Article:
Brands who fail to acknowledge current affairs can come across as lacking empathy, something that is key to modern marketing. Younger consumers are passionate about human rights, the environment, and social justice. And they are also savvy to old-school sales techniques.

Brands that fail to incorporate this changing consumer behaviour into their campaigns will quickly fall behind the competition and look outdated.

Image Source – Adage.com

Focus less on the product

This step may seem counterintuitive. But stay with us.

Colgate launched their first-ever Super Bowl ad in 2019. It ran for 30 seconds and is estimated to have cost Colgate a whopping $5million. And guess what? They didn’t even promote their products. In fact, there was zero mention of their product until the very end.

Instead, Colgate promoted the importance of conserving water.

“Why?!” you may ask

So far in this blog post, we have talked about understanding audiences, using emotion, being current, showing empathy. All of the above is difficult to achieve by launching a hard-sell campaign. Instead, Colgate wanted to focus on building brand awareness and brand loyalty.

By focusing less directly on the product and more on product associations, such as the benefits and values, brands can promote a bigger, more significant picture of themselves which is more likely to lodge in people’s minds, long term.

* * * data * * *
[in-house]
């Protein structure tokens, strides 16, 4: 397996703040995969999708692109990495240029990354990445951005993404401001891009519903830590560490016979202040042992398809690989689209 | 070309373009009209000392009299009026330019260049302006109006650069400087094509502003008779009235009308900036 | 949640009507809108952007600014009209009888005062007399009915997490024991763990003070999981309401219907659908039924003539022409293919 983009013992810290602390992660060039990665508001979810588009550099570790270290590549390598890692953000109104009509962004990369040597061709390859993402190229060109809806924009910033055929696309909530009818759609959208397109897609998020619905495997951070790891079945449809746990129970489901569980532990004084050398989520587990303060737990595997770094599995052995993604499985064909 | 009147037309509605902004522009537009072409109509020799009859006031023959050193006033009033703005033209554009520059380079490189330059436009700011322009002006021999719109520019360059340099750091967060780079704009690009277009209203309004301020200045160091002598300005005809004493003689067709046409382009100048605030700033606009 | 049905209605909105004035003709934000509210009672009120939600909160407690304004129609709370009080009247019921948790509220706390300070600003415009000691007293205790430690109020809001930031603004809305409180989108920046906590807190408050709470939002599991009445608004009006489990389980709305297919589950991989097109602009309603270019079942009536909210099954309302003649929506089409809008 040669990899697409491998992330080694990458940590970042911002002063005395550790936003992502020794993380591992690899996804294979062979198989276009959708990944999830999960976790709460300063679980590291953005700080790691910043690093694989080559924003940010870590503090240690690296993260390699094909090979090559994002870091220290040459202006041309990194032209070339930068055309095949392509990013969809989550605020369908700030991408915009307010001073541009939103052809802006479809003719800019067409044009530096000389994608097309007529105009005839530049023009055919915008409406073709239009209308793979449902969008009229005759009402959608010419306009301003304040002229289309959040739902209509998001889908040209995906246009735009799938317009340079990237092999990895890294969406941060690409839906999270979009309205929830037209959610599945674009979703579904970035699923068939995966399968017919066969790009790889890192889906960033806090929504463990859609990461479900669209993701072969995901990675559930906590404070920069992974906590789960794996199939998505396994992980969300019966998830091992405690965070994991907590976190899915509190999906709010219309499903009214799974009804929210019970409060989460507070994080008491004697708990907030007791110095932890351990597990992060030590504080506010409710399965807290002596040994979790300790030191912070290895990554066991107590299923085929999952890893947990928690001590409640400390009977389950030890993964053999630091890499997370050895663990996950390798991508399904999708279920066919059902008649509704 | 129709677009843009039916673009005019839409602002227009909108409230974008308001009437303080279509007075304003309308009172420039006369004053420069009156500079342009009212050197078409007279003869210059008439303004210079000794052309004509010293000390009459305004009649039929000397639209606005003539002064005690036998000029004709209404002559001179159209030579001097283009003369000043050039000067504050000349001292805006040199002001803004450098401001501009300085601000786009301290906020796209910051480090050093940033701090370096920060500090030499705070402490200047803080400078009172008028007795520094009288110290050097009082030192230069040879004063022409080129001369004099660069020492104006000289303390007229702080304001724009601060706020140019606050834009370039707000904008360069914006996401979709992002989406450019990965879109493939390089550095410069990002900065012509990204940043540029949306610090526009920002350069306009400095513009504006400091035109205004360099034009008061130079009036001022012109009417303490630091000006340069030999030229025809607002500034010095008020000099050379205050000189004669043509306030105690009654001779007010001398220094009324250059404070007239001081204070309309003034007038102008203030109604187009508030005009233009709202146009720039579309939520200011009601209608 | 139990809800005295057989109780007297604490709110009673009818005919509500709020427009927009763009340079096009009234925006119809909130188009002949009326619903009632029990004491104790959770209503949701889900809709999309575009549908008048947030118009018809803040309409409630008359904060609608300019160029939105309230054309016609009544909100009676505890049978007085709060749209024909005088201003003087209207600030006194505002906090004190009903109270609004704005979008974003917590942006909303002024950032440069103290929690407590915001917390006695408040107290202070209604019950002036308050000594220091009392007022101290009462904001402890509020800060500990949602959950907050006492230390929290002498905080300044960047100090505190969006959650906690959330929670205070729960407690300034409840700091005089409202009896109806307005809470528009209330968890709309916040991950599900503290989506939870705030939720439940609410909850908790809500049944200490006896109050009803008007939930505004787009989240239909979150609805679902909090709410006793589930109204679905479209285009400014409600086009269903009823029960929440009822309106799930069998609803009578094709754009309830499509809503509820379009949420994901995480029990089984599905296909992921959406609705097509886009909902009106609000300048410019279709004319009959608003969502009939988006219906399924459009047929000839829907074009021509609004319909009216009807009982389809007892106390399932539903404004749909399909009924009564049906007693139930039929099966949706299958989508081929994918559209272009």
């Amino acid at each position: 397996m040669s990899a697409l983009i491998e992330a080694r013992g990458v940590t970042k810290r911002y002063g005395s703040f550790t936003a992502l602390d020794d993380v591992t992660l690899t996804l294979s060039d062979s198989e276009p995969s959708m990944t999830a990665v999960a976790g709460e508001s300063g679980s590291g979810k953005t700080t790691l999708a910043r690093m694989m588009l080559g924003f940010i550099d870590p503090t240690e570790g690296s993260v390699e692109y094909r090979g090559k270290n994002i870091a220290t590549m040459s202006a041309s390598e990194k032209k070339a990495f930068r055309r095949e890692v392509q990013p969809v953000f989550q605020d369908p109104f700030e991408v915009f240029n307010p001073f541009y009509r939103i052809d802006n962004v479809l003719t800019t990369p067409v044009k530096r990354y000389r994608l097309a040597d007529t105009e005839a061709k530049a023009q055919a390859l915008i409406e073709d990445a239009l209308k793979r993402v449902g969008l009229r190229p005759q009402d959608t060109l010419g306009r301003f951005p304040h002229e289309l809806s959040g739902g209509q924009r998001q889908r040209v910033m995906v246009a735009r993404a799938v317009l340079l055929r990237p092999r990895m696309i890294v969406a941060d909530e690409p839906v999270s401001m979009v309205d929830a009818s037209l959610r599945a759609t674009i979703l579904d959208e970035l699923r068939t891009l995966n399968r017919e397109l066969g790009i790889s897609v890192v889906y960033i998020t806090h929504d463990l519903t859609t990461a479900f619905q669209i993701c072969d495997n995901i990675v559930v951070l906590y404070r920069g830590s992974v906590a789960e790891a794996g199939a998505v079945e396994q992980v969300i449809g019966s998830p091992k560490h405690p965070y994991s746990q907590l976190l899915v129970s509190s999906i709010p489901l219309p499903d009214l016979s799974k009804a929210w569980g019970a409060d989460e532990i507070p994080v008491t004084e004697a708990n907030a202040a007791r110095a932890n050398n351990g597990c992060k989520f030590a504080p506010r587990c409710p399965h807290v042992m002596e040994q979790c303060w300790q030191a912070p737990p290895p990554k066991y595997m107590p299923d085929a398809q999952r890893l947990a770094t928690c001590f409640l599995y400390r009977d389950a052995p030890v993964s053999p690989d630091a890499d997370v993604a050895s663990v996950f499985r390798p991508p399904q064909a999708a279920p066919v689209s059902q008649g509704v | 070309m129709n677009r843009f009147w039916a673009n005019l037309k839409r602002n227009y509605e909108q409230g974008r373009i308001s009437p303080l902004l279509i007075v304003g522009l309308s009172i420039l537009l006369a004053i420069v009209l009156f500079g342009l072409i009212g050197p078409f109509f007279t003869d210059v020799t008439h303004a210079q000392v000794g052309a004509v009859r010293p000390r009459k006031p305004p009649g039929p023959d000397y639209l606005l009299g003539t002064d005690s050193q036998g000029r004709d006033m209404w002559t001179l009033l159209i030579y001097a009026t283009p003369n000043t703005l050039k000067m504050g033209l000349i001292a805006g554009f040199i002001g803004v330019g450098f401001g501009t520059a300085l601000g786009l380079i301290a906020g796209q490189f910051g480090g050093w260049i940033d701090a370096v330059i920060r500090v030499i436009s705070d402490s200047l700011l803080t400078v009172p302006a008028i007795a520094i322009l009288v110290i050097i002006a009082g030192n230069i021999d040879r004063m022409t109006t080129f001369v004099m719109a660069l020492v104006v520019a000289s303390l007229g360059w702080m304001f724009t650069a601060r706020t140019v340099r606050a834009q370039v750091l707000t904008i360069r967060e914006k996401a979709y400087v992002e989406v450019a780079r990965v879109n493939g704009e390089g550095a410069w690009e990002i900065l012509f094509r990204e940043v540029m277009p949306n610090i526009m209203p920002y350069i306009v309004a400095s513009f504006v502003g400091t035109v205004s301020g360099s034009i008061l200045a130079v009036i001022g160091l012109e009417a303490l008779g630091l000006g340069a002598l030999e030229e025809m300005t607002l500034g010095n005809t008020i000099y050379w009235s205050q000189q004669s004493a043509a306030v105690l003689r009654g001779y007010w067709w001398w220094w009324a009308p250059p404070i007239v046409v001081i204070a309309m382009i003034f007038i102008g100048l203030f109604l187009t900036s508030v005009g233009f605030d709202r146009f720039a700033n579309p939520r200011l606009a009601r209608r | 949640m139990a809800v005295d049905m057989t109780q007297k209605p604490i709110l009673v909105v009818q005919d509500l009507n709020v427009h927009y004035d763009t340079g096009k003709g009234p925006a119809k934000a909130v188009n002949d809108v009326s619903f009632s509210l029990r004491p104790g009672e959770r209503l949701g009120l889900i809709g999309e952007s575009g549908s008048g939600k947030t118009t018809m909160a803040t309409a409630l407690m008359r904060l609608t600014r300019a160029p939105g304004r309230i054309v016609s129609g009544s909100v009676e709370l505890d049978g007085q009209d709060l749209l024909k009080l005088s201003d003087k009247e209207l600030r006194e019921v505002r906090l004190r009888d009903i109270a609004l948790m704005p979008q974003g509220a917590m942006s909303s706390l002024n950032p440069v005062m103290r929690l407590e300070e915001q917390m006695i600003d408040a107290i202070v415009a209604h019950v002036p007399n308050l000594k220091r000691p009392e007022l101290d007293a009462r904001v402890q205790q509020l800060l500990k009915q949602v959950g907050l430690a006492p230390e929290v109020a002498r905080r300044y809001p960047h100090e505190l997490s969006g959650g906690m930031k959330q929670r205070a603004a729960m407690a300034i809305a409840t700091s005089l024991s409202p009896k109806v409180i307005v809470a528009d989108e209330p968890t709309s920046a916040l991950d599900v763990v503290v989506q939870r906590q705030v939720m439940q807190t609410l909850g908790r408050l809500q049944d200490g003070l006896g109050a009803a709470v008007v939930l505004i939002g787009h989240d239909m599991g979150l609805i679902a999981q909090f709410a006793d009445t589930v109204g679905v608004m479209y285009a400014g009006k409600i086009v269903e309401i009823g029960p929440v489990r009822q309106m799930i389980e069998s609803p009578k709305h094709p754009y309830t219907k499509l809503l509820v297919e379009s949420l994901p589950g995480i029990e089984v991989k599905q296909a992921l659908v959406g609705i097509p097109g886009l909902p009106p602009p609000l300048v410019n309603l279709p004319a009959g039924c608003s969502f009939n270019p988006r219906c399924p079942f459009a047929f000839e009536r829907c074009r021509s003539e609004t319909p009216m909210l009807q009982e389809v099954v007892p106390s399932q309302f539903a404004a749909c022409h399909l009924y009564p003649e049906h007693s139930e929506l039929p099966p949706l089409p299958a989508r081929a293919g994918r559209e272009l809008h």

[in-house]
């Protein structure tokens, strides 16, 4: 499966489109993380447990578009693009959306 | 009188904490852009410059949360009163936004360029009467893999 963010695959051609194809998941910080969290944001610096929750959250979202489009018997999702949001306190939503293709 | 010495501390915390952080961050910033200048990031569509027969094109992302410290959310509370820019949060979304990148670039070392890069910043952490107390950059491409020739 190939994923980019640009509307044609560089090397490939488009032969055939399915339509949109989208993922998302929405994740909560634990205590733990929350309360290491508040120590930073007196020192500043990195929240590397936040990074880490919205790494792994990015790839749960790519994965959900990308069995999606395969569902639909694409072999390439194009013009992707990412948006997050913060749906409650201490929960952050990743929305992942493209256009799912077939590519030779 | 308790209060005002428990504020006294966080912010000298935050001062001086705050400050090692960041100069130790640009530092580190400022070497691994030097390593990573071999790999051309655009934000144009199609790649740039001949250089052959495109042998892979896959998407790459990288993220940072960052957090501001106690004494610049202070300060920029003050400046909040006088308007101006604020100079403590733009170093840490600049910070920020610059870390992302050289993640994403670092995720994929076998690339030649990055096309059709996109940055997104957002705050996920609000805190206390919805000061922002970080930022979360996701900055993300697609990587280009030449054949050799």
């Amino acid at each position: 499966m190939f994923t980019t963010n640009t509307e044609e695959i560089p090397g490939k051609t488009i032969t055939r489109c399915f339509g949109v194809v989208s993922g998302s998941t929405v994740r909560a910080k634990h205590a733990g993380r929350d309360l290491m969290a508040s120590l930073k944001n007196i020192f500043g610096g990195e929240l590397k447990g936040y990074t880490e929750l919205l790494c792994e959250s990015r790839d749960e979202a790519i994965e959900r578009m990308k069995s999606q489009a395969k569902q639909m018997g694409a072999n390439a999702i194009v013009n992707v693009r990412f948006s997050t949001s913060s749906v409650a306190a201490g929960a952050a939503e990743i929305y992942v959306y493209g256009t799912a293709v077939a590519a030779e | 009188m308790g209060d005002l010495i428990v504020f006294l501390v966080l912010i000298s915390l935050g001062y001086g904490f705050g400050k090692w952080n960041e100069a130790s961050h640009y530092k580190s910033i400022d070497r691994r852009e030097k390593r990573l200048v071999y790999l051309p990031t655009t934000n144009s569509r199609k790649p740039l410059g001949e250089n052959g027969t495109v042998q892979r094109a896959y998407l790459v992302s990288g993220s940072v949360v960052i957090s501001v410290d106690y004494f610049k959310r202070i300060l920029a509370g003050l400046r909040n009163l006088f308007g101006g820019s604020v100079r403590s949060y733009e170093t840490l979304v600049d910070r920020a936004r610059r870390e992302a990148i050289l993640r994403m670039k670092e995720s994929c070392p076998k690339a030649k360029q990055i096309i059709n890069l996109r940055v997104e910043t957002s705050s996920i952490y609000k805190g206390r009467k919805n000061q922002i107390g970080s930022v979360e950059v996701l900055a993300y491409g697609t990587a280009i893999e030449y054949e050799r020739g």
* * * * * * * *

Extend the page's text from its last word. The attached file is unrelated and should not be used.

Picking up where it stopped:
Engage on multiple channels

Super Bowl broadcast advertisements may be some of the most desired marketing opportunities that exist, but that doesn’t mean that brands who advertise in this space only do so on one channel.

Instead, these brands utilise multiple channels to execute fully integrated and connected marketing campaigns. Treating the Super Bowl broadcast as a launchpad for wider conversation and engagement.

Many brands actually choose to preview their campaigns ahead of time, utilising social media and influencers to share teasers of the campaigns before they are officially live.

And once their ad is launched, the conversation will really take off. Brands need to be on every channel that their audience is. And continuously engaging in the discussion. As well as social networks, this will also involve sending promotional emails, amending the website to reflect their ad, and even creating resource centres off the back of the campaign.

In fact, some of the most memorable Super Bowl campaigns weren’t even aired via television. Oreo, for instance, were responsible for one of the most memorable Super Bowl campaigns with their “Dunk in the Dark” social posts.

In the midst of million-dollar commercials that were running during the event, Oreo capitalised on the 2013 Super Bowl power outage by simply sending out the following timely tweet:

The tweet generated over 13,000 retweets and their Facebook post gathered more than 20,000 likes. And the campaign still today goes down as one of the best marketing moments in history.

Do you want to make a big impact with your marketing campaigns?

At Pure360 we have helped brands from all industries to create stand-out, industry-leading campaigns with the help of our all-in-one AI email & web marketing platform, alongside our experienced Customer Success Team.

Get in touch to learn how we can help you.